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Panna cotta [pahn-nah koh-tah] (Italian for “cooked cream”) is an Italian dessert of sweetened cream thickened with gelatin and molded. The cream may be flavored with coffee, vanilla, or other flavorings.
Sugar is dissolved in warm cream. The cream may be flavored, either by infusing spices and the like in it, or by adding rum, coffee, vanilla, and so on. Gelatin is softened in a cold liquid, then added to the warm cream mixture. This is poured into molds and allowed to set. The molds may have caramel in the bottoms, giving a result similar to a crème caramel. Although the name means “cooked cream” the ingredients are only warmed enough to dissolve the gelatin and sugar. Panna cotta is often served with a coulis of berries, or a sauce of caramel or chocolate. It may be covered with other fruits or liqueurs.
The name panna cotta is not mentioned in Italian cookbooks before the 1960s, yet it is often cited as a traditional dessert of the northern Italian region of Piedmont. One (undocumented) story says that it was invented by a Hungarian woman in the Langhe in the early 1900s. An 1879 dictionary mentions a dish called latte inglese ‘English milk’, made of cream cooked with gelatin and molded, though other sources say that latte inglese is made with egg yolks; perhaps the name covered any thickened custard-like preparation.
The Region of Piedmont includes panna cotta in its 2001 list of traditional food products of the region. Its recipe includes cream, milk, sugar, vanilla, gelatin, rum, and marsala poured into a mold with caramel. Another author considers the traditional flavoring to be peach eau-de-vie, and the traditional presentation not to have sauce or other garnishes. Panna cotta became fashionable in the United States in the 1990s.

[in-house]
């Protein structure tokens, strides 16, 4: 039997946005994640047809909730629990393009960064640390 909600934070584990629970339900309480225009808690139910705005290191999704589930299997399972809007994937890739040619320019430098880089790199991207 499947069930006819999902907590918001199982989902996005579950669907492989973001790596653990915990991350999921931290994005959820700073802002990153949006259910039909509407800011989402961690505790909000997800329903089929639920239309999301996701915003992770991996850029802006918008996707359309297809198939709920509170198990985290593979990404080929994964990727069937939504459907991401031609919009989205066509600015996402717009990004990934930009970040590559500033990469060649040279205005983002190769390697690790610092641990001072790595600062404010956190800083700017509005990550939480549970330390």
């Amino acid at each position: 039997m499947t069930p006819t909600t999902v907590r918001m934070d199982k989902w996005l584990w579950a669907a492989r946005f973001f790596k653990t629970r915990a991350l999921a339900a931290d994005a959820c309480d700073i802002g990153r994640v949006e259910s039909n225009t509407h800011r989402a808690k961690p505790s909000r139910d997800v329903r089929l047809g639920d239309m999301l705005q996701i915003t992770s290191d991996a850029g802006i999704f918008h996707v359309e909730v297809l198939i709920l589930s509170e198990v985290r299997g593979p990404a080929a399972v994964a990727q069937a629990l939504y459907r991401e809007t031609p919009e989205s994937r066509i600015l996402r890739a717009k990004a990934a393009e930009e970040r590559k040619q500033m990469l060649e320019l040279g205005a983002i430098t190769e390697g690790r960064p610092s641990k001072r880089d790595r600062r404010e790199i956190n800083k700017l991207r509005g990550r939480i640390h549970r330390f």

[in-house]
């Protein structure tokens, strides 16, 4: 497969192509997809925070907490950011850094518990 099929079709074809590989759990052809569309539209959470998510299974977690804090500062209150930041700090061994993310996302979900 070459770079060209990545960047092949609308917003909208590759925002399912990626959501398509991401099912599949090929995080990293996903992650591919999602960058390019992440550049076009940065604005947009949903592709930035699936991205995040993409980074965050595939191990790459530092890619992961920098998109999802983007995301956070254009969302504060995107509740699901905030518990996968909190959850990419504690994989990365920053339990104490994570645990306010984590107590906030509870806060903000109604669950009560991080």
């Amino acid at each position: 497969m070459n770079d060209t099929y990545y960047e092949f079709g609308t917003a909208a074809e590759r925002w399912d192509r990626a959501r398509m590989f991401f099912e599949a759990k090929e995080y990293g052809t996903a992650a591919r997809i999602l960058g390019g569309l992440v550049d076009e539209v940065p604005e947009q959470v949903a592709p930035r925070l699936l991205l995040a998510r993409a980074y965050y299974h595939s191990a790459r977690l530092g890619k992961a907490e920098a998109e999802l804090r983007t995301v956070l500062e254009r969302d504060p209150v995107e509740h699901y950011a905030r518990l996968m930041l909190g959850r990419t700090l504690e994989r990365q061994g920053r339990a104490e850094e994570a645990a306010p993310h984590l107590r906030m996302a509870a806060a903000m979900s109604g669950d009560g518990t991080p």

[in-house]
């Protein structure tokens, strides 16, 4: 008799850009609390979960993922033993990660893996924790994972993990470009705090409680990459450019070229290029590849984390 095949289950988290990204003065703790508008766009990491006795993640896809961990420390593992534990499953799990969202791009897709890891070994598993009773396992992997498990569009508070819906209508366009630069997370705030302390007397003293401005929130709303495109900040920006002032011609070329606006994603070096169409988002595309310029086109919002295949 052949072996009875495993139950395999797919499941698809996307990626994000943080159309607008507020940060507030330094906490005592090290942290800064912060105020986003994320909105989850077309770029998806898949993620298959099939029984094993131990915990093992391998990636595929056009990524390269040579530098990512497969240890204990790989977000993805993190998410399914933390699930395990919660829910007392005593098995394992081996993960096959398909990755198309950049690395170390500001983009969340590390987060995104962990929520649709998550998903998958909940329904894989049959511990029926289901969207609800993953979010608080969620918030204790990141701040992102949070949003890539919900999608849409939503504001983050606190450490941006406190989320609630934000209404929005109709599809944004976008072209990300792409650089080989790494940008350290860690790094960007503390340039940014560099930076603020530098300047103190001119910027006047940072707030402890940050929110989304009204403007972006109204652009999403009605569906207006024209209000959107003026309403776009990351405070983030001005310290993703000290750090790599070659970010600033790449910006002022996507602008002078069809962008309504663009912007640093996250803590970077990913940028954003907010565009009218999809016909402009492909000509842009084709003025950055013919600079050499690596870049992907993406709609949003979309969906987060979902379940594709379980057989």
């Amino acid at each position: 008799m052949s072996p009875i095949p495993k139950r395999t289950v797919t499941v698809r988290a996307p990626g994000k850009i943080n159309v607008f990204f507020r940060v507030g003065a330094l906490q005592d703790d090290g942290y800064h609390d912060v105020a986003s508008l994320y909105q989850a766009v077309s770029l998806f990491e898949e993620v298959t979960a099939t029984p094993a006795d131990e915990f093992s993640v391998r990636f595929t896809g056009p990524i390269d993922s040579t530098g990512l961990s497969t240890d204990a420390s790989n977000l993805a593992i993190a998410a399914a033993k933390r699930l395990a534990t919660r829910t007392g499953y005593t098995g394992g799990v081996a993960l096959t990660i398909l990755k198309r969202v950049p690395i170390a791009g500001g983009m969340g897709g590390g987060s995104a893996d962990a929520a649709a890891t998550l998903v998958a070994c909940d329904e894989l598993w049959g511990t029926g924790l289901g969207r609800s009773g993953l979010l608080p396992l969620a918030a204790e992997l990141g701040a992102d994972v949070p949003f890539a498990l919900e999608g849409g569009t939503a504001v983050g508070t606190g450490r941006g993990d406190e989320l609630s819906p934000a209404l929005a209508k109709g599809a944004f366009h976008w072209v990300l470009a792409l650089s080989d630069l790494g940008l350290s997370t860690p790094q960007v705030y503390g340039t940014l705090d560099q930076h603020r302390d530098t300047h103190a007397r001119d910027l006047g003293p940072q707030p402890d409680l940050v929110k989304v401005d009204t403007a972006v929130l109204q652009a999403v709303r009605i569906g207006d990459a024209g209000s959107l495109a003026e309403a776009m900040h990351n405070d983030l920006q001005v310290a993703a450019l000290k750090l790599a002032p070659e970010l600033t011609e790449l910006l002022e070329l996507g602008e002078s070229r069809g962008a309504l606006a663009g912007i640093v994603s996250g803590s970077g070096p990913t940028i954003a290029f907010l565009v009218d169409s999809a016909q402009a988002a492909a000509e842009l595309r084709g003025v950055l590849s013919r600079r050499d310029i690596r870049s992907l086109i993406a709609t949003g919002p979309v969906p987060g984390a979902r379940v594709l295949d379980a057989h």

- 2 cups milk
- 1/2 cup sugar
- 1 vanilla bean
- 5 tsp gelatin
- Heat the heavy cream and sugar in a saucepan or microwave. Once the sugar is dissolved, remove from heat and stir in the scraped vanilla bean. Cover and infuse.
- Lightly oil eight custard cups with neutral-tasting oil or pan spray.
- Sprinkle gelatin over the cold water in a medium-sized bowl and let stand for 5 to 10 minutes.
- Pour the very warm Panna Cotta mixture over the gelatin and stir until gelatin is completely dissolved.
- Divide the Panna Cotta mixture into the prepared cups, then chill them until firm, which will take atleast two hours but let them stand overnight if possible.
- You Can add different colour and flavours to make it look more beautiful.
- If Panna Cotta is still liquid! Perhaps the gelatin didn’t melt all the way, or you accidentally boiled the mixture. (Boiling destroys gelatin’s thickening power.) It may also have not set long enough.
- If panna cotta has two layers! I don’t find that it really affects the eating experience, but to reliably avoid this, use half and half instead of milk and cream.